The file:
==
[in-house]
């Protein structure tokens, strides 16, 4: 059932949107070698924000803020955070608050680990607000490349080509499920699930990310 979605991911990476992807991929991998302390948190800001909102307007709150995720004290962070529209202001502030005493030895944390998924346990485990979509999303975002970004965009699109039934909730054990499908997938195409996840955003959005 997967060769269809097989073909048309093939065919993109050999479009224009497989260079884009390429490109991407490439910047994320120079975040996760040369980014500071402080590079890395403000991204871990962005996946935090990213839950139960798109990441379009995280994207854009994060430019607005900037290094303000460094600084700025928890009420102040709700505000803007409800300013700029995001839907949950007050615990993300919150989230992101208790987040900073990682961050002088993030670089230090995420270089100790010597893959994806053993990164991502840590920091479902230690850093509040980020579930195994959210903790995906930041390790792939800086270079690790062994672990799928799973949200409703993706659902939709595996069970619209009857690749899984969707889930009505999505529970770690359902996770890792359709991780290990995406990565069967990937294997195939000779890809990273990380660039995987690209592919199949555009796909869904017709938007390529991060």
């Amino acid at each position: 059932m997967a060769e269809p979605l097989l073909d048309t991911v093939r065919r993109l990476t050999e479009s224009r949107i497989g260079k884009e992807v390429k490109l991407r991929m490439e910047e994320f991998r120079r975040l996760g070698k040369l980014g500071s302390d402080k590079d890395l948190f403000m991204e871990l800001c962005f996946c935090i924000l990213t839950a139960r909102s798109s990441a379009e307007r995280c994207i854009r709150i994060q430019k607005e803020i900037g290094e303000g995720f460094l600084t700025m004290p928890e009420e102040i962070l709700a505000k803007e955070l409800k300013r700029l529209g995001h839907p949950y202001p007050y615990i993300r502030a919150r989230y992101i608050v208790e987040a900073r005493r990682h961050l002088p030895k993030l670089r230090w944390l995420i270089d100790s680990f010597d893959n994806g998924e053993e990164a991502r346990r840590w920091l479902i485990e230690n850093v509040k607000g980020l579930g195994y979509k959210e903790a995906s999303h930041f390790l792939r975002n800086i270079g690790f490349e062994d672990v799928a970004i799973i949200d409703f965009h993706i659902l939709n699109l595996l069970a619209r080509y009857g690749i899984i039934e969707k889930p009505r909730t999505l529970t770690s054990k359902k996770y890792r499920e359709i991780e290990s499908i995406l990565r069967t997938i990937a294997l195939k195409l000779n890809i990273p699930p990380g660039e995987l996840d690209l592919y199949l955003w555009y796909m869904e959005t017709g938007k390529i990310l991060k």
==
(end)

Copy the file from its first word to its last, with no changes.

[in-house]
């Protein structure tokens, strides 16, 4: 059932949107070698924000803020955070608050680990607000490349080509499920699930990310 979605991911990476992807991929991998302390948190800001909102307007709150995720004290962070529209202001502030005493030895944390998924346990485990979509999303975002970004965009699109039934909730054990499908997938195409996840955003959005 997967060769269809097989073909048309093939065919993109050999479009224009497989260079884009390429490109991407490439910047994320120079975040996760040369980014500071402080590079890395403000991204871990962005996946935090990213839950139960798109990441379009995280994207854009994060430019607005900037290094303000460094600084700025928890009420102040709700505000803007409800300013700029995001839907949950007050615990993300919150989230992101208790987040900073990682961050002088993030670089230090995420270089100790010597893959994806053993990164991502840590920091479902230690850093509040980020579930195994959210903790995906930041390790792939800086270079690790062994672990799928799973949200409703993706659902939709595996069970619209009857690749899984969707889930009505999505529970770690359902996770890792359709991780290990995406990565069967990937294997195939000779890809990273990380660039995987690209592919199949555009796909869904017709938007390529991060």
């Amino acid at each position: 059932m997967a060769e269809p979605l097989l073909d048309t991911v093939r065919r993109l990476t050999e479009s224009r949107i497989g260079k884009e992807v390429k490109l991407r991929m490439e910047e994320f991998r120079r975040l996760g070698k040369l980014g500071s302390d402080k590079d890395l948190f403000m991204e871990l800001c962005f996946c935090i924000l990213t839950a139960r909102s798109s990441a379009e307007r995280c994207i854009r709150i994060q430019k607005e803020i900037g290094e303000g995720f460094l600084t700025m004290p928890e009420e102040i962070l709700a505000k803007e955070l409800k300013r700029l529209g995001h839907p949950y202001p007050y615990i993300r502030a919150r989230y992101i608050v208790e987040a900073r005493r990682h961050l002088p030895k993030l670089r230090w944390l995420i270089d100790s680990f010597d893959n994806g998924e053993e990164a991502r346990r840590w920091l479902i485990e230690n850093v509040k607000g980020l579930g195994y979509k959210e903790a995906s999303h930041f390790l792939r975002n800086i270079g690790f490349e062994d672990v799928a970004i799973i949200d409703f965009h993706i659902l939709n699109l595996l069970a619209r080509y009857g690749i899984i039934e969707k889930p009505r909730t999505l529970t770690s054990k359902k996770y890792r499920e359709i991780e290990s499908i995406l990565r069967t997938i990937a294997l195939k195409l000779n890809i990273p699930p990380g660039e995987l996840d690209l592919y199949l955003w555009y796909m869904e959005t017709g938007k390529i990310l991060k």